“If you can read this, thank a teacher,” begins a saying you can find on T-shirts and bumper stickers. “If you can read it in English, thank a veteran.”
It seems particularly fitting to recall that sentiment on Memorial Day. Especially this year, as we mark the 150th anniversary of the end of the American Civil War, and the 70th anniversary of the end of World War II.
It’s all too easy, even for those of us old enough to have gone to school when a good education was more commonplace, to view Memorial Day simply as the unofficial start to summer — as the long weekend that launches beach-and-barbeque season.
But we owe it to the brave soldiers whose bodies lie under those unassuming grave markers to spend some time remembering their sacrifice, as well as the sacrifice of the families that would never welcome them home again.
Otherwise we risk viewing freedom merely as our birthright. We forget that it carries a price — one that must be paid by each generation.
And not just any price. Freedom requires hard work and skilled diplomacy, but there are times when it also demands blood. And if we don’t thank God often for those willing to walk toward the guns aimed by those who would take our freedom away, do we deserve to enjoy the fruits of their victory?
Shaking off this complacency takes effort, though. Consider the short poem “Grass,” written by Carl Sandberg in 1918:
Pile the bodies high at Austerlitz and Waterloo.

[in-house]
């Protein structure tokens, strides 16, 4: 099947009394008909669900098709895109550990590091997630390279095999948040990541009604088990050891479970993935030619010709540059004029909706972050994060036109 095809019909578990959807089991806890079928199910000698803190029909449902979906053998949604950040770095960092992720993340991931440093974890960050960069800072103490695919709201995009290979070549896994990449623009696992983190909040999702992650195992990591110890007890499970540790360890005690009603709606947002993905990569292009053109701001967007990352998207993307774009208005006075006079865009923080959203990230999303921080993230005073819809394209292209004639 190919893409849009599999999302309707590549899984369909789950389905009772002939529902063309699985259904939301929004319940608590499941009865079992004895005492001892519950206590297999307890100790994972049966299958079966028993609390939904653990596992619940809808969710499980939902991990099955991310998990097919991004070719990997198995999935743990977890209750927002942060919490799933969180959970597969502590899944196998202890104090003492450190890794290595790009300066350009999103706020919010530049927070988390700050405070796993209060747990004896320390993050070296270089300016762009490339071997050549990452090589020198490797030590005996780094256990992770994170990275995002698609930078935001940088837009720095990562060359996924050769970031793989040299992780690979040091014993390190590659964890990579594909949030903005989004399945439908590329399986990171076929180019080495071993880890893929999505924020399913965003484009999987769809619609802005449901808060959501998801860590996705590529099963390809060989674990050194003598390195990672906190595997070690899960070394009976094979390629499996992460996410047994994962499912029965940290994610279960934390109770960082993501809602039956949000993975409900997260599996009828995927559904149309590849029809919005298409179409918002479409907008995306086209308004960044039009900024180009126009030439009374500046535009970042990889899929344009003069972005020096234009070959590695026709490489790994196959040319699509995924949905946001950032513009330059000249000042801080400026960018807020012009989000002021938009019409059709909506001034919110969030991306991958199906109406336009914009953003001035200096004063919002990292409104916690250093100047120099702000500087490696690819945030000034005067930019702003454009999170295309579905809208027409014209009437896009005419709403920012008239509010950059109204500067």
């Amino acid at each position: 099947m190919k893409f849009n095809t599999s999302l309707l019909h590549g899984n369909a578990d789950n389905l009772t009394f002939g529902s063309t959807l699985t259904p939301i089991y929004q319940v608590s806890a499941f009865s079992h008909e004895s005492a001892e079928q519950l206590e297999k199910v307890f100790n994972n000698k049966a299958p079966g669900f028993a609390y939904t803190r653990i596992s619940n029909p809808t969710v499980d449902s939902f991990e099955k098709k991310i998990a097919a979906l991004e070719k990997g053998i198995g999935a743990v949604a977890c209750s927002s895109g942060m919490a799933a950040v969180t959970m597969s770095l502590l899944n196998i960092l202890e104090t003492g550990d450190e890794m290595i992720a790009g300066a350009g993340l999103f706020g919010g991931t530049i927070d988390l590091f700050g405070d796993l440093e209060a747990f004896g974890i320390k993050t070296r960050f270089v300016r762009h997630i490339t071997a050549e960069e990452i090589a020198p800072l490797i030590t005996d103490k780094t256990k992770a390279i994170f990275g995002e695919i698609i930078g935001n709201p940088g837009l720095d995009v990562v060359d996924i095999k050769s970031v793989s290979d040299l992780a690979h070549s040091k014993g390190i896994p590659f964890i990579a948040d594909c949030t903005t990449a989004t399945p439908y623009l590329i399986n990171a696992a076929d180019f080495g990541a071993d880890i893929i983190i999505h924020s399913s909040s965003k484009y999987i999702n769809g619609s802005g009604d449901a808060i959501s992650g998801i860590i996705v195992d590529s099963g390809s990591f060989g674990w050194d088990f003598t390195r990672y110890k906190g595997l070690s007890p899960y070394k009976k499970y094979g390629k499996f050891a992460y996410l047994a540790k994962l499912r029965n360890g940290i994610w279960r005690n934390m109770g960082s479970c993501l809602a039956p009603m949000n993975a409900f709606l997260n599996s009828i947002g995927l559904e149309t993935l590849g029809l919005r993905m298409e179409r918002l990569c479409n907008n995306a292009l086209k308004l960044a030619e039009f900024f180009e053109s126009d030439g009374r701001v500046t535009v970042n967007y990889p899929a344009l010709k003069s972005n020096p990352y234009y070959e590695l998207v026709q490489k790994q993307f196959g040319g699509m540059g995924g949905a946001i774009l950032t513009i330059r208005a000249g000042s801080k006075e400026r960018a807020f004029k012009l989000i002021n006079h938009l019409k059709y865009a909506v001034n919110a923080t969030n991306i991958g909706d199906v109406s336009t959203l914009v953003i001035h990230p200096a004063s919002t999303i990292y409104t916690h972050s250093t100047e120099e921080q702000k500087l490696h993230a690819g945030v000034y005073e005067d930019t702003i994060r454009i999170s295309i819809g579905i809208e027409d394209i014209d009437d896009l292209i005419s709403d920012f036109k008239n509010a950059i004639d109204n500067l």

Shovel them under and let me work.
I am the grass; I cover all.
And pile them high at Gettysburg.
And pile them high at Ypres and Verdun.
Shovel them under and let me work.
Two years, ten years, and the passengers ask the conductor:
What place is this?
Where are we now?
I am the grass.
Let me work.
Austerlitz and Waterloo are key battles that date back to the Napoleonic Wars of the early 1800s, while Ypres and Verdun took place during World War I — then called “the war to end all wars,” because who could imagine another massive conflict occurring on such a global scale?
Just two decades later, though, Hitler’s tanks were rolling through Europe, initiating a war that would somehow top the then-unimaginable casualty lists of World War I.
Yet each time, our soldiers have answered the call. From Bunker Hill to the Battle of the Bulge (and if those names are unfamiliar, I urge you to learn more about them), they have stepped forward in defense of freedom.
If the biggest problem we encounter is a busy grocery store as we stock up for a trip to the beach, we can thank (among others) the men who died crossing Omaha Beach on D-Day. Watch the searing opening scenes of “Saving Private Ryan” to get a sense of how incredibly difficult this was — and how much we owe them.
Saluting them on Memorial Day is the least they deserve for facing such horrors.
But just as there are no permanent defeats, there are no permanent victories. We shouldn’t look only to the history books — we can look to the troops who have been fighting (and continue to fight) in our own lifetime to protect our freedom. Thank God for soldiers such as Chris Kyle of “American Sniper” fame — ones who put their lives on the line daily and prove that “God, country, family” is more than a slogan.
Just as we praise living veterans for their service, let’s also remember those who aren’t around to be thanked. They gave, as President Lincoln once said, the “last full measure of devotion.” Let us do all we can to advance the cause they died for — and prove worthy of their sacrifice.
- Ed Feulner is founder of the Heritage Foundation.
Originally appeared in The Washington Times